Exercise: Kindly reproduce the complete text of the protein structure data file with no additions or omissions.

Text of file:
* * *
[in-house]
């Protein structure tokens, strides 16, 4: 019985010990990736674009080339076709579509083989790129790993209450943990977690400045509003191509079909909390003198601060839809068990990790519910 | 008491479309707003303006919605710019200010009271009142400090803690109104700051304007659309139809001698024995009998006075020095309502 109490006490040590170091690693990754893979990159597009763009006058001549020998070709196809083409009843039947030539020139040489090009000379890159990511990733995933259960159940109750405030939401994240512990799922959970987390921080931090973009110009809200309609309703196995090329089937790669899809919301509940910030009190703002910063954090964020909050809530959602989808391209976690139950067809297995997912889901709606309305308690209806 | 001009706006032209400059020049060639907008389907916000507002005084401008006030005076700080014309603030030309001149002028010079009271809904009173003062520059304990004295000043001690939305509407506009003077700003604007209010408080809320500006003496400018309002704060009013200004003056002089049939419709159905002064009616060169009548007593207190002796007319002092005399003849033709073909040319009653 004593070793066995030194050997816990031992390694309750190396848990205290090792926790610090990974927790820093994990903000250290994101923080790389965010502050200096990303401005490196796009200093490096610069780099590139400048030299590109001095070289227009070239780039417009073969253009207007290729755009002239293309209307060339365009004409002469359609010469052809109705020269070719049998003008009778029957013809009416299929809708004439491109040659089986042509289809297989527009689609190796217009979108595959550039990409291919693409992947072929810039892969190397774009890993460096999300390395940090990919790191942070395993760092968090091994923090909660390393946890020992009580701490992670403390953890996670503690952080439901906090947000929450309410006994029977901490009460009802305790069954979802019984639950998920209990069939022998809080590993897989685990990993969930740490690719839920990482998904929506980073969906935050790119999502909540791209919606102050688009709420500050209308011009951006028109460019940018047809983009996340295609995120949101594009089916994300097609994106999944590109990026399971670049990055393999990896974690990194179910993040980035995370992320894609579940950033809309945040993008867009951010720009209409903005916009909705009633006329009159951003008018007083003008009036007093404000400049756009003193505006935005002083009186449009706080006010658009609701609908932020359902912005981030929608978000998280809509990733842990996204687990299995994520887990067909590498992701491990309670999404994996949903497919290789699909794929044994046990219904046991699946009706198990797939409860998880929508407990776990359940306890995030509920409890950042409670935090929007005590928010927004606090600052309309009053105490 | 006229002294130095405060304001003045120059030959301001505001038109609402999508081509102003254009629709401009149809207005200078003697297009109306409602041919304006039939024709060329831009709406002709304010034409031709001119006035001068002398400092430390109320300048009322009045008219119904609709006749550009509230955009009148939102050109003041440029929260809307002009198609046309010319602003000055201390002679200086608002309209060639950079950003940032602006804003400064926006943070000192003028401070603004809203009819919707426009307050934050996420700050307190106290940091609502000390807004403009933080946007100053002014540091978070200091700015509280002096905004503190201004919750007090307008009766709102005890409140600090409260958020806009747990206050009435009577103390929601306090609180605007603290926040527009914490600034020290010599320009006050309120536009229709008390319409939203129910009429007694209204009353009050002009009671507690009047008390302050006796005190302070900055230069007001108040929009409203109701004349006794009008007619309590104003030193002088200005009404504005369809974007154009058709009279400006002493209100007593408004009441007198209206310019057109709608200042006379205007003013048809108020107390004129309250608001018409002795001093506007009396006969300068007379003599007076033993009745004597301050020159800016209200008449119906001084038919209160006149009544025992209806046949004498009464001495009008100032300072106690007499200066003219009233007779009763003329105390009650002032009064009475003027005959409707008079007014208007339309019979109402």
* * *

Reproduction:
[in-house]
């Protein structure tokens, strides 16, 4: 019985010990990736674009080339076709579509083989790129790993209450943990977690400045509003191509079909909390003198601060839809068990990790519910 | 008491479309707003303006919605710019200010009271009142400090803690109104700051304007659309139809001698024995009998006075020095309502 109490006490040590170091690693990754893979990159597009763009006058001549020998070709196809083409009843039947030539020139040489090009000379890159990511990733995933259960159940109750405030939401994240512990799922959970987390921080931090973009110009809200309609309703196995090329089937790669899809919301509940910030009190703002910063954090964020909050809530959602989808391209976690139950067809297995997912889901709606309305308690209806 | 001009706006032209400059020049060639907008389907916000507002005084401008006030005076700080014309603030030309001149002028010079009271809904009173003062520059304990004295000043001690939305509407506009003077700003604007209010408080809320500006003496400018309002704060009013200004003056002089049939419709159905002064009616060169009548007593207190002796007319002092005399003849033709073909040319009653 004593070793066995030194050997816990031992390694309750190396848990205290090792926790610090990974927790820093994990903000250290994101923080790389965010502050200096990303401005490196796009200093490096610069780099590139400048030299590109001095070289227009070239780039417009073969253009207007290729755009002239293309209307060339365009004409002469359609010469052809109705020269070719049998003008009778029957013809009416299929809708004439491109040659089986042509289809297989527009689609190796217009979108595959550039990409291919693409992947072929810039892969190397774009890993460096999300390395940090990919790191942070395993760092968090091994923090909660390393946890020992009580701490992670403390953890996670503690952080439901906090947000929450309410006994029977901490009460009802305790069954979802019984639950998920209990069939022998809080590993897989685990990993969930740490690719839920990482998904929506980073969906935050790119999502909540791209919606102050688009709420500050209308011009951006028109460019940018047809983009996340295609995120949101594009089916994300097609994106999944590109990026399971670049990055393999990896974690990194179910993040980035995370992320894609579940950033809309945040993008867009951010720009209409903005916009909705009633006329009159951003008018007083003008009036007093404000400049756009003193505006935005002083009186449009706080006010658009609701609908932020359902912005981030929608978000998280809509990733842990996204687990299995994520887990067909590498992701491990309670999404994996949903497919290789699909794929044994046990219904046991699946009706198990797939409860998880929508407990776990359940306890995030509920409890950042409670935090929007005590928010927004606090600052309309009053105490 | 006229002294130095405060304001003045120059030959301001505001038109609402999508081509102003254009629709401009149809207005200078003697297009109306409602041919304006039939024709060329831009709406002709304010034409031709001119006035001068002398400092430390109320300048009322009045008219119904609709006749550009509230955009009148939102050109003041440029929260809307002009198609046309010319602003000055201390002679200086608002309209060639950079950003940032602006804003400064926006943070000192003028401070603004809203009819919707426009307050934050996420700050307190106290940091609502000390807004403009933080946007100053002014540091978070200091700015509280002096905004503190201004919750007090307008009766709102005890409140600090409260958020806009747990206050009435009577103390929601306090609180605007603290926040527009914490600034020290010599320009006050309120536009229709008390319409939203129910009429007694209204009353009050002009009671507690009047008390302050006796005190302070900055230069007001108040929009409203109701004349006794009008007619309590104003030193002088200005009404504005369809974007154009058709009279400006002493209100007593408004009441007198209206310019057109709608200042006379205007003013048809108020107390004129309250608001018409002795001093506007009396006969300068007379003599007076033993009745004597301050020159800016209200008449119906001084038919209160006149009544025992209806046949004498009464001495009008100032300072106690007499200066003219009233007779009763003329105390009650002032009064009475003027005959409707008079007014208007339309019979109402």